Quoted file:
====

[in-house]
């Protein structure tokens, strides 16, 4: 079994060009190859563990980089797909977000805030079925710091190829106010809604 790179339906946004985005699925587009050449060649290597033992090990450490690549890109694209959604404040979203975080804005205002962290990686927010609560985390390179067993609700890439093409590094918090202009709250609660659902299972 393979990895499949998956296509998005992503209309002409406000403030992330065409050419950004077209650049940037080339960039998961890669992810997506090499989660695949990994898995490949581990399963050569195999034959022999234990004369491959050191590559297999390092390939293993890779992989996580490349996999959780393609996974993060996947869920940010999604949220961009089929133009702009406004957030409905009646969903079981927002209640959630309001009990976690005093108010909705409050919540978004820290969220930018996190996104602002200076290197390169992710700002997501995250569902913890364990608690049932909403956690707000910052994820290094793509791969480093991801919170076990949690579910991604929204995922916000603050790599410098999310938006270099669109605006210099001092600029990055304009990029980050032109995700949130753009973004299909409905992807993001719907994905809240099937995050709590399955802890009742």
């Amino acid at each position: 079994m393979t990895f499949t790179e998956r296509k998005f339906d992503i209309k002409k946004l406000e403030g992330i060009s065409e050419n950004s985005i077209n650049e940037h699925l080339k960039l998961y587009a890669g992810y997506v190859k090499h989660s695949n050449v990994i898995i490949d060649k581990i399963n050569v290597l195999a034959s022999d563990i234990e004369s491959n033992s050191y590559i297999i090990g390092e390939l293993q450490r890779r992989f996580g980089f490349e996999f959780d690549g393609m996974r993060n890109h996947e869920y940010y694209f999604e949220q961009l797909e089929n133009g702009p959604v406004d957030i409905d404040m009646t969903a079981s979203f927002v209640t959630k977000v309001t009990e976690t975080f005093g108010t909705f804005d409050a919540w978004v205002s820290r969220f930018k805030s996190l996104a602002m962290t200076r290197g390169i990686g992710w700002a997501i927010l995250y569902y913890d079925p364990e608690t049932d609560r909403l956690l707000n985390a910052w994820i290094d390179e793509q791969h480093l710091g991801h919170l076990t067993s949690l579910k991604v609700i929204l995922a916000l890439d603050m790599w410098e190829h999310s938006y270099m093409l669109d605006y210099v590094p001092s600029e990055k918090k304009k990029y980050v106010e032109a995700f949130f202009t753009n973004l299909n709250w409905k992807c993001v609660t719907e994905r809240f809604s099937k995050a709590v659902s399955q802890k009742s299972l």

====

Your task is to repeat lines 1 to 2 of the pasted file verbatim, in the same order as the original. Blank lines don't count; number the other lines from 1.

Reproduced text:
[in-house]
């Protein structure tokens, strides 16, 4: 079994060009190859563990980089797909977000805030079925710091190829106010809604 790179339906946004985005699925587009050449060649290597033992090990450490690549890109694209959604404040979203975080804005205002962290990686927010609560985390390179067993609700890439093409590094918090202009709250609660659902299972 393979990895499949998956296509998005992503209309002409406000403030992330065409050419950004077209650049940037080339960039998961890669992810997506090499989660695949990994898995490949581990399963050569195999034959022999234990004369491959050191590559297999390092390939293993890779992989996580490349996999959780393609996974993060996947869920940010999604949220961009089929133009702009406004957030409905009646969903079981927002209640959630309001009990976690005093108010909705409050919540978004820290969220930018996190996104602002200076290197390169992710700002997501995250569902913890364990608690049932909403956690707000910052994820290094793509791969480093991801919170076990949690579910991604929204995922916000603050790599410098999310938006270099669109605006210099001092600029990055304009990029980050032109995700949130753009973004299909409905992807993001719907994905809240099937995050709590399955802890009742």